Emerging resistance to new anti-tuberculosis drug bedaquiline warrants urgent action Médecins Sans Frontières (MSF) Policy Brief

© Prem Hessenkamp


Tuberculosis is one of the leading causes of death worldwide and the main cause of mortality from a single infectious agent. In 2019 alone, approximately 1.4 million people died, and 465,000 fell ill with drug-resistant TB (DR-TB), a complex form of TB that is costly and difficult to treat. Drug-resistant TB remains a significant threat to public health. In 2014 and 2015, all WHO Member States committed to ending the TB epidemic by adopting the WHO’s End TB strategy and the UN Sustainable Development Goals. However, today, the targets remain far from realized.

In 2012, after four decades without a new drug for treating TB, bedaquiline (BDQ) – a new bactericidal drug – received approval from the United States Food and Drug Administration (FDA) and was later included as part of WHO DR-TB treatment guidelines; this inclusion brought hope of achieving better clinical outcomes globally. In addition, bedaquiline has proven to be effective in treating resistant forms of TB in combination with other drugs.

According to the Global TB Report 2021, India leads the ranks of the global DR-TB Burden, with an estimated global burden of 27% of DR-TB cases and 34% of Global TB deaths. The National Tuberculosis Elimination Programme (NTEP) included the provision of bedaquiline in 2016 under a “conditional access programme” in pilot sites treating some of the patients with pre-XDR/XDR[1]. Access to bedaquiline has subsequently been scaled up with the NTEP approving the use of bedaquiline for all pre-XDR/XDR patients for six months in 2019. Later, in 2021, extensions of bedaquiline beyond six months were included for exceptional cases with persistent positive cultures, although implementation of these extensions remain limited.


Despite the short time since the introduction of bedaquiline, cases of resistance have been reported worldwide, as well as worse clinical outcomes for patients with bedaquiline resistance. A systematic review of 13 studies, including data from India, found that 2.2% of patients acquired bedaquiline resistance (diagnosed by drug susceptibility testing) during treatment. [2] One study from South Africa found that bedaquiline resistance was associated with half the odds of treatment success compared to patients without bedaquiline resistance. [3]

The MSF DR-TB clinic in Mumbai offers free-of-cost diagnostics and treatment  to patients withcomplex DR-TB who have failed or are suspected to be failing treatment. The MSF Mumbai project started witnessing bedaquiline resistance in previously exposed patients in 2019, and since 2022 MSF has been witnessing an increased number of  people with bedaquiline resistance. The project’s data from December 2020 to August 2022 shows a proportion of resistance to bedaquiline of 25% (31/126). Although in a specialized cohort of patients, these numbers are extremely concerning. One of the main barriers to identifying bedaquiline resistance in India is the limited availability of bedaquiline drug sensitivity testing (DST) only available at two accredited Supra National Laboratories[4].

Conclusions and recommendations:

While MSF welcomes the scale-up of access to bedaquiline as one of the most effective drugs for treating patients with DR-TB, the emergence of resistance is an issue whichneeds urgent attention. The emerging resistance to bedaquiline underscores the need for effectiveindividualized treatment regimens for DR-TB patients, including increasing the access to bedaquiline and other drugs upfront and extending bedaquiline use beyond six months for all patients who require it.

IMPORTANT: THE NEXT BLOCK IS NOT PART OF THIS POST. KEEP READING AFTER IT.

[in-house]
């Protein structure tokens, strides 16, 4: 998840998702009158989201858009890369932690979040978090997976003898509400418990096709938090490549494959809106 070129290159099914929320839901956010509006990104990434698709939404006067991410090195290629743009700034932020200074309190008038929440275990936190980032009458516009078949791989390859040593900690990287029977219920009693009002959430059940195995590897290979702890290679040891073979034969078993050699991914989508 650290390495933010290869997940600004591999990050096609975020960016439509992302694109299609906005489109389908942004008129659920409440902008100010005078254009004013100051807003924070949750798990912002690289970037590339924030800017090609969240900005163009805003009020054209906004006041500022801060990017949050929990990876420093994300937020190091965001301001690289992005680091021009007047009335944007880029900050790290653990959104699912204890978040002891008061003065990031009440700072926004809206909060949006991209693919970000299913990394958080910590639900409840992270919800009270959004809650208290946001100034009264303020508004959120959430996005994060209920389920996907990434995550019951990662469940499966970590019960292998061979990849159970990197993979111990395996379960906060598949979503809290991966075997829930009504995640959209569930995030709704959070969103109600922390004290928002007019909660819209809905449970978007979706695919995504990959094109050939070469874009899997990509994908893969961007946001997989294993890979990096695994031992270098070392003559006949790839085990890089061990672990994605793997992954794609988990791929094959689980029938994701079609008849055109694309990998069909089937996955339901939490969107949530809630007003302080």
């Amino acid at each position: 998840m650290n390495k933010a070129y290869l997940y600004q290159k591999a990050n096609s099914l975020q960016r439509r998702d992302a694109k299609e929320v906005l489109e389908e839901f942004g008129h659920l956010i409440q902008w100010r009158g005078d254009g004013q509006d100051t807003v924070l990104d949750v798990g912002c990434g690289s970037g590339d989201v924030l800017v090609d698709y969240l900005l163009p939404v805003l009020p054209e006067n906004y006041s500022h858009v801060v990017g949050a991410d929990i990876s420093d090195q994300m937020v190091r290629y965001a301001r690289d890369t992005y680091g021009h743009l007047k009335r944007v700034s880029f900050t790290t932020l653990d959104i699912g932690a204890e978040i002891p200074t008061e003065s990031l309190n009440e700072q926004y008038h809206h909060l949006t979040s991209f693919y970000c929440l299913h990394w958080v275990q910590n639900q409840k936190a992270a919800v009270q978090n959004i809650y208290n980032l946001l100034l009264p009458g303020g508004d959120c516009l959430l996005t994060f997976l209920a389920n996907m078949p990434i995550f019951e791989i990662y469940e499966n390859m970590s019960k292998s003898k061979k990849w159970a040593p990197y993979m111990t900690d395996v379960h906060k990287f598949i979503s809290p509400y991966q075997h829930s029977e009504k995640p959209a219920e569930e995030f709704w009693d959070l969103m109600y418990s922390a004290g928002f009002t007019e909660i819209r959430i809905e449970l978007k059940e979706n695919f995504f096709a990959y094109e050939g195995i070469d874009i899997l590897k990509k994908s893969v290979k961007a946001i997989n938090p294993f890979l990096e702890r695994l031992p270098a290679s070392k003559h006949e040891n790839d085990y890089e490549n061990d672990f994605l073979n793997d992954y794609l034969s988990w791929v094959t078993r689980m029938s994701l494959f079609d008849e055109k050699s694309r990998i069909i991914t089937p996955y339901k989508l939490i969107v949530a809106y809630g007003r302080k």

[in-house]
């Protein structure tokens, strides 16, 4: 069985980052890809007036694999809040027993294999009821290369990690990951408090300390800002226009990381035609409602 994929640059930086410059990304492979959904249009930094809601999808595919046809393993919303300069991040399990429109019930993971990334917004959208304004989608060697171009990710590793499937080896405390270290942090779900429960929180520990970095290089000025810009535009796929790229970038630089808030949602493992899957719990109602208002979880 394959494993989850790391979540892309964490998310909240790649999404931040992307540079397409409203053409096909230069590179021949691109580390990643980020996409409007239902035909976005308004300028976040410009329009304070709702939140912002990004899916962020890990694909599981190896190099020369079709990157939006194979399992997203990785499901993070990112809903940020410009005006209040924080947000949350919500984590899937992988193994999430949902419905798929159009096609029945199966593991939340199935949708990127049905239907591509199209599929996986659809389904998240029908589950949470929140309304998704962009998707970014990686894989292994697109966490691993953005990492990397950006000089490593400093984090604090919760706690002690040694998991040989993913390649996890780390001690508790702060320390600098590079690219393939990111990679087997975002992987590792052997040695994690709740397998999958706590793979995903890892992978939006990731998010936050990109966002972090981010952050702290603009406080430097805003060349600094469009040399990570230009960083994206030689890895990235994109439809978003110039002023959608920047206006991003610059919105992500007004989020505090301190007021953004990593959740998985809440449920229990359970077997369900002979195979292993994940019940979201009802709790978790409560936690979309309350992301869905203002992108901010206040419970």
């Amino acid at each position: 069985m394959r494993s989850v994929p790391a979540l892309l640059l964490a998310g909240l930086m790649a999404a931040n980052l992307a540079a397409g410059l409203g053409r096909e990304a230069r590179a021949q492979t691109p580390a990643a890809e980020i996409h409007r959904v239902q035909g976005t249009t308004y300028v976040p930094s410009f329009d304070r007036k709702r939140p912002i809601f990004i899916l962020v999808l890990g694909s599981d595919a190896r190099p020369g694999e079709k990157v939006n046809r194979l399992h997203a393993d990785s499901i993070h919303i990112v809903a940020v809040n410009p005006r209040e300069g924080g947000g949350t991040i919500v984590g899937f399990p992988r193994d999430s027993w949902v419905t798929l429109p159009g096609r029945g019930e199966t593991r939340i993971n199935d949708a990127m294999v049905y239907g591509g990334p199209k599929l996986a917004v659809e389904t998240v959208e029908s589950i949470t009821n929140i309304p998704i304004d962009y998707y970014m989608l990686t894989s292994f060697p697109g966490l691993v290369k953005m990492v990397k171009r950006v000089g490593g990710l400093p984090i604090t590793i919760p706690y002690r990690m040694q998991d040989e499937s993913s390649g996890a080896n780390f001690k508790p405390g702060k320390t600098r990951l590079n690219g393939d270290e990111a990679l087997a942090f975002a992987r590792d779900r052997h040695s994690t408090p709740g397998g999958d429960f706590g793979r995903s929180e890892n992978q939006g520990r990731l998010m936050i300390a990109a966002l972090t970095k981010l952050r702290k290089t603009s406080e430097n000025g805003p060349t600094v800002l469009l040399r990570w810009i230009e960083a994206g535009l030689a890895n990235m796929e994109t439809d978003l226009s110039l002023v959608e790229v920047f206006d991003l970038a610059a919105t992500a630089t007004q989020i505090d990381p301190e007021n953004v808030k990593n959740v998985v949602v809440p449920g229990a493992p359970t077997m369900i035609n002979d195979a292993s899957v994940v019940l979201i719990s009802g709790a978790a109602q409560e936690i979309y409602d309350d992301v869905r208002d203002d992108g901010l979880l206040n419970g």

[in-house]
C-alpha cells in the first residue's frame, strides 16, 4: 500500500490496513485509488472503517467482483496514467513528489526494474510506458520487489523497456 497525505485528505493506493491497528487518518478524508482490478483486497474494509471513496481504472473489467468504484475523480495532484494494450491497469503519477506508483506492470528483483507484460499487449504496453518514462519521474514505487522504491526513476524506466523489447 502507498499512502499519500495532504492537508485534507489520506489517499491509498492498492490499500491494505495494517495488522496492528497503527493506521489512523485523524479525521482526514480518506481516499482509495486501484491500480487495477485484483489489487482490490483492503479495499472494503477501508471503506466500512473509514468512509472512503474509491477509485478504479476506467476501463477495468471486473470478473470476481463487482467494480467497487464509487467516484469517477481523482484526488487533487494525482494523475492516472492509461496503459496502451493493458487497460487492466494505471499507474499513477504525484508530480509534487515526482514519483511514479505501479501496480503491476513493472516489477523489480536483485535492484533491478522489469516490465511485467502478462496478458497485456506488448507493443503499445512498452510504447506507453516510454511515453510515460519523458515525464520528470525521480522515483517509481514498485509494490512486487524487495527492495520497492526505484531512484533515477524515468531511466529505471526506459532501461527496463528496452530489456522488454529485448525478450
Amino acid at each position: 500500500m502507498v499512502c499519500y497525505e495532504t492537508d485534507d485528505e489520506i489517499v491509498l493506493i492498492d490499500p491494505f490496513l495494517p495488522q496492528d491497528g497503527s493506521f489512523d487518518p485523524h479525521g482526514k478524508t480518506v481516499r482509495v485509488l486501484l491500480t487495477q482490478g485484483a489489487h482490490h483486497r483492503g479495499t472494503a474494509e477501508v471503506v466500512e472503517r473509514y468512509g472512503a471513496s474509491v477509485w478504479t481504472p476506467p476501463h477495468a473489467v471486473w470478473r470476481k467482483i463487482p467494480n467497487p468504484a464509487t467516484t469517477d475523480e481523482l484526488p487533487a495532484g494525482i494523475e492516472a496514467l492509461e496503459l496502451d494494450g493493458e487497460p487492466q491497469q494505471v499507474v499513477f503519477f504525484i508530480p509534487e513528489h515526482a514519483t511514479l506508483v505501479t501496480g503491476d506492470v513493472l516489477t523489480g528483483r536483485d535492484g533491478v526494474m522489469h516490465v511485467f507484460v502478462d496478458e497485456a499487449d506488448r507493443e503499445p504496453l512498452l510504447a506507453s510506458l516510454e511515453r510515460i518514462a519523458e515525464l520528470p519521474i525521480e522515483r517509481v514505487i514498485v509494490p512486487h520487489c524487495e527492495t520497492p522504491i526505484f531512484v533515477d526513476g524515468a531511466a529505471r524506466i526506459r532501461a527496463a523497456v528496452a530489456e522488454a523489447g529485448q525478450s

Likewise, it is urgent to increase access to drug sensitivity testing (DST) for all patients exposed to the drug in order to be able to detect resistance.

MSF calls to donors, policymakers and programme implementers to:

  1. Allocate the necessary funding to improve access to individualized regimens upfront, avoiding interruptions. Use effective regimens, including the use of bedaquiline and delamanid for more than six months when needed.
  2. Increase access to bedaquiline drug sensitivity testing (DST), including it as routine for all patients previously exposed to the drug or failing a regimen containing bedaquiline.
  3. Strengthening surveillance and adherence in MDR-TB patients by using effective, simplified and non-toxic oral regimens.
  4. Enhancing policies, regulation and monitoring of second-line TB drugs to limit access by unregulated providers.

[1] According to the WHO classification: MDR TB: caused by an organism that is resistant to
at least isoniazid and rifampin. Pre-XDR TB: caused by an organism that is
resistant to isoniazid, rifampin, and a fluroquinolone OR by an organism that
is resistant to isoniazid, rifampin, and a second-line injectable (amikacin,
capreomycin, and kanamycin)

[2] Jahan Saeed Mallick, Parvati Nair,
Elizabeth Tabitha Abbew, Armand Van Deun, Tom Decroo, Acquired bedaquiline
resistance during the treatment of drug-resistant tuberculosis: a systematic
review, JAC-Antimicrobial
, Volume 4, Issue 2, April 2022, dlac029, 

[3] Assessment of epidemiological and genetic characteristics and clinical outcomes of resistance to Bedaquiline in patients treated for rifampicin-resistant tuberculosis: a cross-sectional and longitudinal study- Nazir Ahmed Ismail, Shaheed Vally Omar

4] National Institute for Research on Tuberculosis (NIRT), Chennai and National Institute for TB and Respiratory Disease (NITRD), Delhi- Public BDQ DST facilities still remain only 3 in the country

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